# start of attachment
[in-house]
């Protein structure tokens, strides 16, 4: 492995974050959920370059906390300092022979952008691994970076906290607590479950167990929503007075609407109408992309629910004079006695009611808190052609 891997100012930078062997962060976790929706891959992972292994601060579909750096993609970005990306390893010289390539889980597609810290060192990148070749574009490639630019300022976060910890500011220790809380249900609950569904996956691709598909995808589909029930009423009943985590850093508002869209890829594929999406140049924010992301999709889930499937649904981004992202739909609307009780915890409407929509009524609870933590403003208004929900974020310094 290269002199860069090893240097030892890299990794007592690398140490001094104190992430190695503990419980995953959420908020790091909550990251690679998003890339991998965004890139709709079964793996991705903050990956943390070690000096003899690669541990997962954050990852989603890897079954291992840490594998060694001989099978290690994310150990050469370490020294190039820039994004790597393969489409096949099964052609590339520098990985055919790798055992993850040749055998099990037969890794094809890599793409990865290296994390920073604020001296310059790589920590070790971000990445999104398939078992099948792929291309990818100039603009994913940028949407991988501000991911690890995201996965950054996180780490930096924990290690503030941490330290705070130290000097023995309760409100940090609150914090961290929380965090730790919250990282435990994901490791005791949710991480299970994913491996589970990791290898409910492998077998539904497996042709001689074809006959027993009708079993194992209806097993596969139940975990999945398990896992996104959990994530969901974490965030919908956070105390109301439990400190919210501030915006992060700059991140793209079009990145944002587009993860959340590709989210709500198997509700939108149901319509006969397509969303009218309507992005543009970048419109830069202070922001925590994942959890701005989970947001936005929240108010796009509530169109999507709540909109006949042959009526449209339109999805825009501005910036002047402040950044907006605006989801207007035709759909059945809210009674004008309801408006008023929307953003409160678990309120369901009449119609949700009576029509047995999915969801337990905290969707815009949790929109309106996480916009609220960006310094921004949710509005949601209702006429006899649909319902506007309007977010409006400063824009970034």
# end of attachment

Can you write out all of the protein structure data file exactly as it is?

[in-house]
């Protein structure tokens, strides 16, 4: 492995974050959920370059906390300092022979952008691994970076906290607590479950167990929503007075609407109408992309629910004079006695009611808190052609 891997100012930078062997962060976790929706891959992972292994601060579909750096993609970005990306390893010289390539889980597609810290060192990148070749574009490639630019300022976060910890500011220790809380249900609950569904996956691709598909995808589909029930009423009943985590850093508002869209890829594929999406140049924010992301999709889930499937649904981004992202739909609307009780915890409407929509009524609870933590403003208004929900974020310094 290269002199860069090893240097030892890299990794007592690398140490001094104190992430190695503990419980995953959420908020790091909550990251690679998003890339991998965004890139709709079964793996991705903050990956943390070690000096003899690669541990997962954050990852989603890897079954291992840490594998060694001989099978290690994310150990050469370490020294190039820039994004790597393969489409096949099964052609590339520098990985055919790798055992993850040749055998099990037969890794094809890599793409990865290296994390920073604020001296310059790589920590070790971000990445999104398939078992099948792929291309990818100039603009994913940028949407991988501000991911690890995201996965950054996180780490930096924990290690503030941490330290705070130290000097023995309760409100940090609150914090961290929380965090730790919250990282435990994901490791005791949710991480299970994913491996589970990791290898409910492998077998539904497996042709001689074809006959027993009708079993194992209806097993596969139940975990999945398990896992996104959990994530969901974490965030919908956070105390109301439990400190919210501030915006992060700059991140793209079009990145944002587009993860959340590709989210709500198997509700939108149901319509006969397509969303009218309507992005543009970048419109830069202070922001925590994942959890701005989970947001936005929240108010796009509530169109999507709540909109006949042959009526449209339109999805825009501005910036002047402040950044907006605006989801207007035709759909059945809210009674004008309801408006008023929307953003409160678990309120369901009449119609949700009576029509047995999915969801337990905290969707815009949790929109309106996480916009609220960006310094921004949710509005949601209702006429006899649909319902506007309007977010409006400063824009970034």